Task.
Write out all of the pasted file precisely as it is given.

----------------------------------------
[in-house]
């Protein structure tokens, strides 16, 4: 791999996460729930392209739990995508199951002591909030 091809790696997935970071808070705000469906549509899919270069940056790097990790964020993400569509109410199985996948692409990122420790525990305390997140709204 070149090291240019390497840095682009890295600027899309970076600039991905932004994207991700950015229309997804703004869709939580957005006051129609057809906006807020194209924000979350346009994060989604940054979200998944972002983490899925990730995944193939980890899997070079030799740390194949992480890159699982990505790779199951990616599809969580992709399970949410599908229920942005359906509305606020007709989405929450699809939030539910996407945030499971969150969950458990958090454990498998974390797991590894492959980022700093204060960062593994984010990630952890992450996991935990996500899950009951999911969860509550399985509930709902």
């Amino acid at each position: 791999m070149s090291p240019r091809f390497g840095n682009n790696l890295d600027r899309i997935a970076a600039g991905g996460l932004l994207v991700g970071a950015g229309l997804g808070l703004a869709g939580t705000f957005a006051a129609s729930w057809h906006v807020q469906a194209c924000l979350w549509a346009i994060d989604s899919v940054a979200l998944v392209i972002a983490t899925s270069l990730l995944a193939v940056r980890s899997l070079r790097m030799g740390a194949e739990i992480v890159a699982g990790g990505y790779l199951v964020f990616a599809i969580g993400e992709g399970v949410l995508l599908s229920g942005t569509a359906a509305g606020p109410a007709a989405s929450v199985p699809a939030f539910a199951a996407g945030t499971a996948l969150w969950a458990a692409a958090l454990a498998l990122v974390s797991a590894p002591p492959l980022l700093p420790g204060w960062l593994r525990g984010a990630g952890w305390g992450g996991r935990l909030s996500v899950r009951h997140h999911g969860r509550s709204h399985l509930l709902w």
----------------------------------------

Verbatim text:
[in-house]
């Protein structure tokens, strides 16, 4: 791999996460729930392209739990995508199951002591909030 091809790696997935970071808070705000469906549509899919270069940056790097990790964020993400569509109410199985996948692409990122420790525990305390997140709204 070149090291240019390497840095682009890295600027899309970076600039991905932004994207991700950015229309997804703004869709939580957005006051129609057809906006807020194209924000979350346009994060989604940054979200998944972002983490899925990730995944193939980890899997070079030799740390194949992480890159699982990505790779199951990616599809969580992709399970949410599908229920942005359906509305606020007709989405929450699809939030539910996407945030499971969150969950458990958090454990498998974390797991590894492959980022700093204060960062593994984010990630952890992450996991935990996500899950009951999911969860509550399985509930709902």
């Amino acid at each position: 791999m070149s090291p240019r091809f390497g840095n682009n790696l890295d600027r899309i997935a970076a600039g991905g996460l932004l994207v991700g970071a950015g229309l997804g808070l703004a869709g939580t705000f957005a006051a129609s729930w057809h906006v807020q469906a194209c924000l979350w549509a346009i994060d989604s899919v940054a979200l998944v392209i972002a983490t899925s270069l990730l995944a193939v940056r980890s899997l070079r790097m030799g740390a194949e739990i992480v890159a699982g990790g990505y790779l199951v964020f990616a599809i969580g993400e992709g399970v949410l995508l599908s229920g942005t569509a359906a509305g606020p109410a007709a989405s929450v199985p699809a939030f539910a199951a996407g945030t499971a996948l969150w969950a458990a692409a958090l454990a498998l990122v974390s797991a590894p002591p492959l980022l700093p420790g204060w960062l593994r525990g984010a990630g952890w305390g992450g996991r935990l909030s996500v899950r009951h997140h999911g969860r509550s709204h399985l509930l709902w």